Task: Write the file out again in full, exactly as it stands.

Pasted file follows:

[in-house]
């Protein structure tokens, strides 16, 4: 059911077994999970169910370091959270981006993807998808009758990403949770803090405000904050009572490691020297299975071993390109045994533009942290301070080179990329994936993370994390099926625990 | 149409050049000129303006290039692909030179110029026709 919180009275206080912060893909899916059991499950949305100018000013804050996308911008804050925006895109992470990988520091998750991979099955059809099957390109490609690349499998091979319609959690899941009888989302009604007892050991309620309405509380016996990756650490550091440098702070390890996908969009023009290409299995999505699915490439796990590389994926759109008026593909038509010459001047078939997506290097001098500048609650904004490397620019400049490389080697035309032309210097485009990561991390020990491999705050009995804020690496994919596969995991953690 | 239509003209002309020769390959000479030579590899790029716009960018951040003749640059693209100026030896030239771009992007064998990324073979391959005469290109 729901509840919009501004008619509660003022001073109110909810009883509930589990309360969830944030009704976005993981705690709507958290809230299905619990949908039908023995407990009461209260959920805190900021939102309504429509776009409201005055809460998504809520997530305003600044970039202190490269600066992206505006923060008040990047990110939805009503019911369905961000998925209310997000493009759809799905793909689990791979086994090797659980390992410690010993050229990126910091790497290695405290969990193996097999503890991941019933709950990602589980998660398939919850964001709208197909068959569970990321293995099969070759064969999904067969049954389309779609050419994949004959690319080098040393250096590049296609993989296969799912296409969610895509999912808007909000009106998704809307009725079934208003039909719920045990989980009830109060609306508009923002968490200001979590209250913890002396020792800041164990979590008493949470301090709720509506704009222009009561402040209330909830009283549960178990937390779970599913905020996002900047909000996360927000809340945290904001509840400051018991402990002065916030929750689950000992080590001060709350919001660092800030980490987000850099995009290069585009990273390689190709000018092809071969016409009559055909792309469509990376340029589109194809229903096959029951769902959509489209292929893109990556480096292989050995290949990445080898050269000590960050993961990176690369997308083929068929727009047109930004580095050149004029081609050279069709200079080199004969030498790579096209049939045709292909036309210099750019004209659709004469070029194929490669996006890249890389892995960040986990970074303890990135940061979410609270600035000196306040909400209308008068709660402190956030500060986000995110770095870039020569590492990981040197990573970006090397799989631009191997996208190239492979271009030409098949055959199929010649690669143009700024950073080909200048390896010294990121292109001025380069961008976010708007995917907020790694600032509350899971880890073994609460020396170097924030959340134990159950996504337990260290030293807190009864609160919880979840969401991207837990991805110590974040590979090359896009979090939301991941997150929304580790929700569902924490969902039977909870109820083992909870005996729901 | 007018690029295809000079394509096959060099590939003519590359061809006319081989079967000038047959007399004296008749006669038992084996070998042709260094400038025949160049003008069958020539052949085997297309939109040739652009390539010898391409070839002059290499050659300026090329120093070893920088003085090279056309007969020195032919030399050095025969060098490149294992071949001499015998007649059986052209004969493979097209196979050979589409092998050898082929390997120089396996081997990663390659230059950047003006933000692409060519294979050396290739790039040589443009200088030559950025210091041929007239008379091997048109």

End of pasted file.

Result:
[in-house]
């Protein structure tokens, strides 16, 4: 059911077994999970169910370091959270981006993807998808009758990403949770803090405000904050009572490691020297299975071993390109045994533009942290301070080179990329994936993370994390099926625990 | 149409050049000129303006290039692909030179110029026709 919180009275206080912060893909899916059991499950949305100018000013804050996308911008804050925006895109992470990988520091998750991979099955059809099957390109490609690349499998091979319609959690899941009888989302009604007892050991309620309405509380016996990756650490550091440098702070390890996908969009023009290409299995999505699915490439796990590389994926759109008026593909038509010459001047078939997506290097001098500048609650904004490397620019400049490389080697035309032309210097485009990561991390020990491999705050009995804020690496994919596969995991953690 | 239509003209002309020769390959000479030579590899790029716009960018951040003749640059693209100026030896030239771009992007064998990324073979391959005469290109 729901509840919009501004008619509660003022001073109110909810009883509930589990309360969830944030009704976005993981705690709507958290809230299905619990949908039908023995407990009461209260959920805190900021939102309504429509776009409201005055809460998504809520997530305003600044970039202190490269600066992206505006923060008040990047990110939805009503019911369905961000998925209310997000493009759809799905793909689990791979086994090797659980390992410690010993050229990126910091790497290695405290969990193996097999503890991941019933709950990602589980998660398939919850964001709208197909068959569970990321293995099969070759064969999904067969049954389309779609050419994949004959690319080098040393250096590049296609993989296969799912296409969610895509999912808007909000009106998704809307009725079934208003039909719920045990989980009830109060609306508009923002968490200001979590209250913890002396020792800041164990979590008493949470301090709720509506704009222009009561402040209330909830009283549960178990937390779970599913905020996002900047909000996360927000809340945290904001509840400051018991402990002065916030929750689950000992080590001060709350919001660092800030980490987000850099995009290069585009990273390689190709000018092809071969016409009559055909792309469509990376340029589109194809229903096959029951769902959509489209292929893109990556480096292989050995290949990445080898050269000590960050993961990176690369997308083929068929727009047109930004580095050149004029081609050279069709200079080199004969030498790579096209049939045709292909036309210099750019004209659709004469070029194929490669996006890249890389892995960040986990970074303890990135940061979410609270600035000196306040909400209308008068709660402190956030500060986000995110770095870039020569590492990981040197990573970006090397799989631009191997996208190239492979271009030409098949055959199929010649690669143009700024950073080909200048390896010294990121292109001025380069961008976010708007995917907020790694600032509350899971880890073994609460020396170097924030959340134990159950996504337990260290030293807190009864609160919880979840969401991207837990991805110590974040590979090359896009979090939301991941997150929304580790929700569902924490969902039977909870109820083992909870005996729901 | 007018690029295809000079394509096959060099590939003519590359061809006319081989079967000038047959007399004296008749006669038992084996070998042709260094400038025949160049003008069958020539052949085997297309939109040739652009390539010898391409070839002059290499050659300026090329120093070893920088003085090279056309007969020195032919030399050095025969060098490149294992071949001499015998007649059986052209004969493979097209196979050979589409092998050898082929390997120089396996081997990663390659230059950047003006933000692409060519294979050396290739790039040589443009200088030559950025210091041929007239008379091997048109």